Comparing the M1 Pro and Max to Intel’s Alder Lake is a bit like comparing apples to burnt oranges.
Yes, Alder Lake is now out and according to benchmarks it is faster than Apple’s latest laptop chips, almost 1.5 times as fast in multi-core performance.
There is a bit of a drawback, however. You wouldn’t happen to have a fusion reactor at home, would you? No? They haven’t been invented yet? Darn. Because at 256W versus less than half that for the M1, Intel might as well be burning coal to make speed gains.
Alder Lake? More like Scalder Lake.
No? Yeah, okay. That’s fair.
This is, of course, the desktop version of the CPU. So, we can expect the laptop version, which Intel is planning to release next year, will either run significantly slower or will not technically be a “laptop” processor because putting a computer using it on your lap would be… inadvisable. Likewise, we can expect Apple’s pro desktop CPU to be substantially faster and use more power than the M1.
This is the problem with comparing this iteration of Alder Lake to the M1 Pro and Max. We’re comparing a desktop CPU to laptop CPUs. And people will make their own speculation about how much their favored line will beat the competition once they go head to head.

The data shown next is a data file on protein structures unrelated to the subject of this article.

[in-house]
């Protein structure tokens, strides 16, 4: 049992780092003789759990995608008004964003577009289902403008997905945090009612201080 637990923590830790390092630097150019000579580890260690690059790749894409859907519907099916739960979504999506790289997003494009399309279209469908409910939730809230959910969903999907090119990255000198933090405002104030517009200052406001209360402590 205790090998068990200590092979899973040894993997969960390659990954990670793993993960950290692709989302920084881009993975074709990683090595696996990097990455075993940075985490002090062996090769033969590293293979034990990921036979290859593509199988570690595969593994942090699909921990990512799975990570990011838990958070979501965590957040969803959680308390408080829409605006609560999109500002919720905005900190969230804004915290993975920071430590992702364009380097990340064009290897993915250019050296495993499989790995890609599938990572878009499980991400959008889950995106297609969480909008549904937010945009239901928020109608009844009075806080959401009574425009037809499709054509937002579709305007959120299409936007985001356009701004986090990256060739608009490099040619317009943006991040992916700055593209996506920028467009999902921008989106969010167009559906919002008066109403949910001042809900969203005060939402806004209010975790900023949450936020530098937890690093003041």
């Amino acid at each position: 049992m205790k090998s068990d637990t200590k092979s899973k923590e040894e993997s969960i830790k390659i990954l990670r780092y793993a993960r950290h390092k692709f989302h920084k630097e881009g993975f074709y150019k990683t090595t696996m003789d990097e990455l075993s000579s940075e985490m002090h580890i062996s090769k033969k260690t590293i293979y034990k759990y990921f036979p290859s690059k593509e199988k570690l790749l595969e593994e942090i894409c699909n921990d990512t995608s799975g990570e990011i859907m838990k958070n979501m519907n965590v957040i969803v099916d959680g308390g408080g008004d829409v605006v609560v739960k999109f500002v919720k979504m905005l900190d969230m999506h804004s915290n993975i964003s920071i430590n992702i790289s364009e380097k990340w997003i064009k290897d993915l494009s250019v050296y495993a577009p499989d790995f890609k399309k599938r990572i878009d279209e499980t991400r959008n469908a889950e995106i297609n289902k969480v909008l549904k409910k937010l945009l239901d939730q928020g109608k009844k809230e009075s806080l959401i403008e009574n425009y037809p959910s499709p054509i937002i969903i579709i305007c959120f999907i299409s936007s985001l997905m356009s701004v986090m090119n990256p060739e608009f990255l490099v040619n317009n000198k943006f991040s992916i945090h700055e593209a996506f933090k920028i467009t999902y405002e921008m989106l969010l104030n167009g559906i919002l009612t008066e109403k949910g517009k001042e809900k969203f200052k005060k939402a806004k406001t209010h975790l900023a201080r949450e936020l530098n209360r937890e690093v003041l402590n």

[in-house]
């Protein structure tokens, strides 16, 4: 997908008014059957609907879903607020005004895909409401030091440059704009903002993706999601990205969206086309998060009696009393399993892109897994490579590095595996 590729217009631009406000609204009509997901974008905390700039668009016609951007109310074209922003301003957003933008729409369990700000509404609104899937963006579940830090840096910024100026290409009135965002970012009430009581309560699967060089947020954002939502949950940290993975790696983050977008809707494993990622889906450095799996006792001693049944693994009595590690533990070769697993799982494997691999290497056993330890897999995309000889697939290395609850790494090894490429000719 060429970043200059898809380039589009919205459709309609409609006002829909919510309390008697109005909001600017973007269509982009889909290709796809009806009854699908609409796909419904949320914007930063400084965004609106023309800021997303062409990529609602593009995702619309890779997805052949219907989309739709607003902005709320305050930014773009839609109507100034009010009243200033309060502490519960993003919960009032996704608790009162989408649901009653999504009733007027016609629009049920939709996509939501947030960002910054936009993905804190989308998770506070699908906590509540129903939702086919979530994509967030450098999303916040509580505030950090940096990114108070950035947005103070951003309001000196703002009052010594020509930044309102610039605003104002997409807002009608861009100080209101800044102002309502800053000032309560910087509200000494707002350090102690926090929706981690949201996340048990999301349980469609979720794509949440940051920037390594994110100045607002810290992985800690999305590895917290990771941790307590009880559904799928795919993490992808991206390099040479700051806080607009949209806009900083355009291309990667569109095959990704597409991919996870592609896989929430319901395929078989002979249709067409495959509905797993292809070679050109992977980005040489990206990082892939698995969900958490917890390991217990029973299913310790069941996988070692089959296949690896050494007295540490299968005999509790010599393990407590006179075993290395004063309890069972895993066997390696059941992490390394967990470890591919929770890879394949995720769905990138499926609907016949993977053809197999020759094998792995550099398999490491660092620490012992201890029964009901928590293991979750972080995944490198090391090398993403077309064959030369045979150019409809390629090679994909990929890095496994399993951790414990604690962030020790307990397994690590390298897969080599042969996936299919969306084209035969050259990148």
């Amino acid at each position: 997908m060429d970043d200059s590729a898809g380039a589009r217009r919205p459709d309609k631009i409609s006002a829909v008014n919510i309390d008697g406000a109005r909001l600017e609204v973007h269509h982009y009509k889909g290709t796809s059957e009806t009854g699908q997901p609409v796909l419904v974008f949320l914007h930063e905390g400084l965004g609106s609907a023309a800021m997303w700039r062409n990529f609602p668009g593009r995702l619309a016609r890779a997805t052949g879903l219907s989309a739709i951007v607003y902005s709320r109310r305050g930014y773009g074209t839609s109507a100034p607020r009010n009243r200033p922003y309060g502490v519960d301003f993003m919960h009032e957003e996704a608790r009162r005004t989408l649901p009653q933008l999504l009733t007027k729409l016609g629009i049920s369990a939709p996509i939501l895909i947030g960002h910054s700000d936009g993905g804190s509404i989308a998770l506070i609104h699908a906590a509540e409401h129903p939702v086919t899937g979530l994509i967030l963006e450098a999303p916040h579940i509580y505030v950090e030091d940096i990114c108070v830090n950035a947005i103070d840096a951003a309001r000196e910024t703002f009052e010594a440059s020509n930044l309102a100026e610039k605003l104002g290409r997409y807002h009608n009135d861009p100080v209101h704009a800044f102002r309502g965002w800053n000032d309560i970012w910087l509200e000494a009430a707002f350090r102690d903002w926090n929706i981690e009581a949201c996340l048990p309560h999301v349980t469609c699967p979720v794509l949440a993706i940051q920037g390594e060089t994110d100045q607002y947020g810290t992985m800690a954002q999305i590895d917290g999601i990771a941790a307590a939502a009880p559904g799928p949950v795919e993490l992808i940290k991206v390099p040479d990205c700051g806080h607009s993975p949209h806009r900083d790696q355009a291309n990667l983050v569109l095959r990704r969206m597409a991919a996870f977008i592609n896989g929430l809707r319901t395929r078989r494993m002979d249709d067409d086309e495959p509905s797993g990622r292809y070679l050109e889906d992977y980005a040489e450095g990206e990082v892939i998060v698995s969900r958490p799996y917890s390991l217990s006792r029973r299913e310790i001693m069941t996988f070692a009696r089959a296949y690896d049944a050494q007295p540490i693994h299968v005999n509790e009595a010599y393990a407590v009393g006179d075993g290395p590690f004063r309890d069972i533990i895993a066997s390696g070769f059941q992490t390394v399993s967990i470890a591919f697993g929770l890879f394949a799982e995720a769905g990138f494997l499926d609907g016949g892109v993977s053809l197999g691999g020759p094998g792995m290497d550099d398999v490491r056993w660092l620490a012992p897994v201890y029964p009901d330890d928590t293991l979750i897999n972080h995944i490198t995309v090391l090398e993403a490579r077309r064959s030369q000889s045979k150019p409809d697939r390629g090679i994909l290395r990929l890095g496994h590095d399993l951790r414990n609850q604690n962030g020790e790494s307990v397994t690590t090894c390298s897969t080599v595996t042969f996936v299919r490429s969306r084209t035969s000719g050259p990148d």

A bad take is the one the Macalope covered two weeks ago saying that because Alder Lake would utterly destroy the M1 Max, the laptop versions will as well. The problems here for Intel are going to be electricity, heat, and wearing shorts in the summer.
If some laptop maker decides to take a page from Apple and put the product name on the bottom of the device this could be a real branding opportunity.
Jeez, tough audience today.
A terrible take is one from September saying Apple’s CPU gains have ground to a halt. According to recent reports, Apple’s chip advancements continue apace, with The Information saying “Apple’s plans for its future Mac processors suggest those new chips are likely to easily outperform Intel’s future processors for consumer PCs”.
We. Shall. See.
In the meantime, a lot of lucky people at Twitter, Shopify, and Uber are about to enjoy their new M1 Pro and Max-based MacBook Pros, with Gergely Orosz noting:
With the M1, the answer is a no-brainier. The $4,000 per engineer spent will bring back so much more productivity versus top-of-the-market Intel ones, including the 2021 one.“
Well, you kids have fun. The Macalope will be just fine here on his non-Pro, non-Max M1 MacBook Air.
Just turn the lights off when you leave. He’ll just sit here in the dark.